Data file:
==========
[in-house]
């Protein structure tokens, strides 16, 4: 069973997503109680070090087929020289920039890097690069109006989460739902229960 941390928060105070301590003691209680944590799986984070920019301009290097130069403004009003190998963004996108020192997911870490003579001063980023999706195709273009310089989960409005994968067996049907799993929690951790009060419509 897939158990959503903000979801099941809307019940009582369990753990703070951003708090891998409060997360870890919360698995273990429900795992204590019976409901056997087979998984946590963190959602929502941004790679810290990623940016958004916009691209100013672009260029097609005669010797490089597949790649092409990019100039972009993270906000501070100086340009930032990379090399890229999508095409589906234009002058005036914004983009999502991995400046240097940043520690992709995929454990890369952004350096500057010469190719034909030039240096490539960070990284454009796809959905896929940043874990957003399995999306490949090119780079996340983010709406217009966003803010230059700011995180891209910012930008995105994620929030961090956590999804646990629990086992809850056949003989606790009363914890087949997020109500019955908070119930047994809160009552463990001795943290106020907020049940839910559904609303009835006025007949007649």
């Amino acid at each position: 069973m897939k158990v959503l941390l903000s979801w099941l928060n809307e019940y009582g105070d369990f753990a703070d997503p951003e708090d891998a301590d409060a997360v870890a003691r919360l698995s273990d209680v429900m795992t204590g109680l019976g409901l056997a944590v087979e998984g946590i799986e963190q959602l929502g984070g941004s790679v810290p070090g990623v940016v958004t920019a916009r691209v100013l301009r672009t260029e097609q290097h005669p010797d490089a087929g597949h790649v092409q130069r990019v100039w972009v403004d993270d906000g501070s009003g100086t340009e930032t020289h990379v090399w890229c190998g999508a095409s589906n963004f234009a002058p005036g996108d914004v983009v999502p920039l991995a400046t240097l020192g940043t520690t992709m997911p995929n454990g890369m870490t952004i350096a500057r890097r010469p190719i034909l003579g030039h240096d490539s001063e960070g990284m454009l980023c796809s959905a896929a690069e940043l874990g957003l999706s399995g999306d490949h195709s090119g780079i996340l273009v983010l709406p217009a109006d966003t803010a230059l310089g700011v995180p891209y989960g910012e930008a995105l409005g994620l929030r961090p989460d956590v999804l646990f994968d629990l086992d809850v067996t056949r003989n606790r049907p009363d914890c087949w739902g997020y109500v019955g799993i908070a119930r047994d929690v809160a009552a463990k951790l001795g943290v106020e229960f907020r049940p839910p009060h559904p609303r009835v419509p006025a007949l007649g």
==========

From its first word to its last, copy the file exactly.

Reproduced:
[in-house]
């Protein structure tokens, strides 16, 4: 069973997503109680070090087929020289920039890097690069109006989460739902229960 941390928060105070301590003691209680944590799986984070920019301009290097130069403004009003190998963004996108020192997911870490003579001063980023999706195709273009310089989960409005994968067996049907799993929690951790009060419509 897939158990959503903000979801099941809307019940009582369990753990703070951003708090891998409060997360870890919360698995273990429900795992204590019976409901056997087979998984946590963190959602929502941004790679810290990623940016958004916009691209100013672009260029097609005669010797490089597949790649092409990019100039972009993270906000501070100086340009930032990379090399890229999508095409589906234009002058005036914004983009999502991995400046240097940043520690992709995929454990890369952004350096500057010469190719034909030039240096490539960070990284454009796809959905896929940043874990957003399995999306490949090119780079996340983010709406217009966003803010230059700011995180891209910012930008995105994620929030961090956590999804646990629990086992809850056949003989606790009363914890087949997020109500019955908070119930047994809160009552463990001795943290106020907020049940839910559904609303009835006025007949007649």
């Amino acid at each position: 069973m897939k158990v959503l941390l903000s979801w099941l928060n809307e019940y009582g105070d369990f753990a703070d997503p951003e708090d891998a301590d409060a997360v870890a003691r919360l698995s273990d209680v429900m795992t204590g109680l019976g409901l056997a944590v087979e998984g946590i799986e963190q959602l929502g984070g941004s790679v810290p070090g990623v940016v958004t920019a916009r691209v100013l301009r672009t260029e097609q290097h005669p010797d490089a087929g597949h790649v092409q130069r990019v100039w972009v403004d993270d906000g501070s009003g100086t340009e930032t020289h990379v090399w890229c190998g999508a095409s589906n963004f234009a002058p005036g996108d914004v983009v999502p920039l991995a400046t240097l020192g940043t520690t992709m997911p995929n454990g890369m870490t952004i350096a500057r890097r010469p190719i034909l003579g030039h240096d490539s001063e960070g990284m454009l980023c796809s959905a896929a690069e940043l874990g957003l999706s399995g999306d490949h195709s090119g780079i996340l273009v983010l709406p217009a109006d966003t803010a230059l310089g700011v995180p891209y989960g910012e930008a995105l409005g994620l929030r961090p989460d956590v999804l646990f994968d629990l086992d809850v067996t056949r003989n606790r049907p009363d914890c087949w739902g997020y109500v019955g799993i908070a119930r047994d929690v809160a009552a463990k951790l001795g943290v106020e229960f907020r049940p839910p009060h559904p609303r009835v419509p006025a007949l007649g």